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Alfred Russel Wallace and dinosaurian origin of birds.

From: Ben Creisler

A new online paper:

Nizar Ibrahim &  Ulrich Kutschera (2013)
The ornithologist Alfred Russel Wallace and the controversy
surrounding the dinosaurian origin of birds.
Theory in Biosciences (advance online publication)
DOI: 10.1007/s12064-013-0192-5

Over many years of his life, the British naturalist Alfred Russel
Wallace (1823–1913) explored the tropical forests of Malaysia,
collecting numerous specimens, including hundreds of birds, many of
them new to science. Subsequently, Wallace published a series of
papers on systematic ornithology, and discovered a new species on top
of a volcano on Ternate, where he wrote, in 1858, his famous essay on
natural selection. Based on this hands-on experience, and an analysis
of an Archaeopteryx fossil, Wallace suggested that birds may have
descended from dinosaurian ancestors. Here, we describe the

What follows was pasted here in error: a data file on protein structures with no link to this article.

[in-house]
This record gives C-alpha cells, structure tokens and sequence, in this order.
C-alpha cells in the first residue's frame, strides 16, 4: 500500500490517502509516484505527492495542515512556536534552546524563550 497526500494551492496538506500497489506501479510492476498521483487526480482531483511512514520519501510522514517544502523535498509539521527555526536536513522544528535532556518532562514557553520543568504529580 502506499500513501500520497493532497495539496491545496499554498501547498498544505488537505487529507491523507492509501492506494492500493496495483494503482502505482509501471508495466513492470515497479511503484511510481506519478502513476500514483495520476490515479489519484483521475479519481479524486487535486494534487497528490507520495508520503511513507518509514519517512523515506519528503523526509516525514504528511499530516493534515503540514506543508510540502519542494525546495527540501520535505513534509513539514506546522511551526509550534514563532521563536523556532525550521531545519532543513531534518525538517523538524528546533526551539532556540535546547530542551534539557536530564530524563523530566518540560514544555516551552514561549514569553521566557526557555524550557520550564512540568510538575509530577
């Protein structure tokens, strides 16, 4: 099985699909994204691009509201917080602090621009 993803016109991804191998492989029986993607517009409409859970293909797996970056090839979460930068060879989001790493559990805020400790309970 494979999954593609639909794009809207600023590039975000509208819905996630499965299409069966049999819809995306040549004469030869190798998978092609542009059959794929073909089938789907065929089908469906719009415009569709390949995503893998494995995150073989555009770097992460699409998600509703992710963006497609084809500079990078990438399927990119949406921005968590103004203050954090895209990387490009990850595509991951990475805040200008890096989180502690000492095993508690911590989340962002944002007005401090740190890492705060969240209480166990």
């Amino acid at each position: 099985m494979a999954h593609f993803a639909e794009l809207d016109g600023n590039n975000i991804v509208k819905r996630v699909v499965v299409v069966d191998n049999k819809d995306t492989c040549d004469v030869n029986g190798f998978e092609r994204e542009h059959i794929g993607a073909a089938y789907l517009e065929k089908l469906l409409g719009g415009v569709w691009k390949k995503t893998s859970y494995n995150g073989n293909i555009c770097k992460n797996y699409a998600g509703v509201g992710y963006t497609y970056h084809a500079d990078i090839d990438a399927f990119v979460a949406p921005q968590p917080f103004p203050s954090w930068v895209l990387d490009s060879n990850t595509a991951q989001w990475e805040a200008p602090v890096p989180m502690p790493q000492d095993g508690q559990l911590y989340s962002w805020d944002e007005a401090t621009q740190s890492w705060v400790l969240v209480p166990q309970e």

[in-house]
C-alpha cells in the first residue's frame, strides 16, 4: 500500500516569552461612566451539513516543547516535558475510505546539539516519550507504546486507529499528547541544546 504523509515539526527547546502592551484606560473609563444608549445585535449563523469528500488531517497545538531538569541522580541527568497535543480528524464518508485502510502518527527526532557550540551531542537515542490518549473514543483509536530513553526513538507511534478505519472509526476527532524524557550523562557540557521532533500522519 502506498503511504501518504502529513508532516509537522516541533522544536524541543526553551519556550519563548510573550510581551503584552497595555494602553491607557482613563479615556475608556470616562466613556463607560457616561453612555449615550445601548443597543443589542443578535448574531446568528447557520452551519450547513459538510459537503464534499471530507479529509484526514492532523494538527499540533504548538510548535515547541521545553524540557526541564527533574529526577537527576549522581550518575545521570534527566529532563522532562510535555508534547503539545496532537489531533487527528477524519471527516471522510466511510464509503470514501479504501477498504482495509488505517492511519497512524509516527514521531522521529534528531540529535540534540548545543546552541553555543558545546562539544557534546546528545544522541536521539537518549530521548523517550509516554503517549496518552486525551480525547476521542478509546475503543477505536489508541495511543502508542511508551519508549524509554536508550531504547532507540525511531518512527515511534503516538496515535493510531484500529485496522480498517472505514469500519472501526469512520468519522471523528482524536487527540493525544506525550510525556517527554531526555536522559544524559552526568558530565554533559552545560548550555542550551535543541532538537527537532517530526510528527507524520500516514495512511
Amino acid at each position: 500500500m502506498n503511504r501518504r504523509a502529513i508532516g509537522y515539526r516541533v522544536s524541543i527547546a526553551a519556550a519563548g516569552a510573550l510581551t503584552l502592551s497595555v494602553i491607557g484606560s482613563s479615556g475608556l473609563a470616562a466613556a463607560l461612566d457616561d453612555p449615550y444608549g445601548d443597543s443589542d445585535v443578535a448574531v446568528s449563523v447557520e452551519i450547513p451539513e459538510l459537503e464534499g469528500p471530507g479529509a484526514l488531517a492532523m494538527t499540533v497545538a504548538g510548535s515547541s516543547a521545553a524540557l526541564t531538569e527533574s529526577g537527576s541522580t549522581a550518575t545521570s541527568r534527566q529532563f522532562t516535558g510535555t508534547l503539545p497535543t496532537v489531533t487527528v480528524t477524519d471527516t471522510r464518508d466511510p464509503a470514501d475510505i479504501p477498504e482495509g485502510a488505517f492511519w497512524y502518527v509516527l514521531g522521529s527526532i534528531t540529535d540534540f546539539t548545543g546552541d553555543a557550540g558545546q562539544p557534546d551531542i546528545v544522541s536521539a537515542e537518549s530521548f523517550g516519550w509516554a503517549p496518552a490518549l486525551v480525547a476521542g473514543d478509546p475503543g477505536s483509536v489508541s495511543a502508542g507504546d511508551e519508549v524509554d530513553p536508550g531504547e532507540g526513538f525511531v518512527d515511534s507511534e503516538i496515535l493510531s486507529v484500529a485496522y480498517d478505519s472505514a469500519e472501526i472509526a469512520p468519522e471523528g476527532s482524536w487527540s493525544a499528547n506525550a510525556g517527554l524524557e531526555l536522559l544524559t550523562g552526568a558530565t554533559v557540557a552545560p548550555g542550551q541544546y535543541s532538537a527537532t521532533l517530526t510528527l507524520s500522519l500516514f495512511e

“dinosaur-bird hypothesis” that originated with the work of Thomas H.
Huxley (1825–1895). We present the strong evidence linking theropod
dinosaurs to birds, and briefly outline the long and ongoing
controversy around this concept. Dinosaurs preserving plumage, nesting
sites and trace fossils provide overwhelming evidence for the
dinosaurian origin of birds. Based on these recent findings of
paleontological research, we conclude that extant birds indeed
descended, with some modifications, from small, Mesozoic theropod
dinosaurs. In the light of Wallace’s view of bird origins, we
critically evaluate recent opposing views to this idea, including
Ernst Mayr’s (1904–2005) arguments against the “dinosaur-bird
hypothesis”, and document that this famous ornithologist was not
correct in his assessment of this important aspect of vertebrate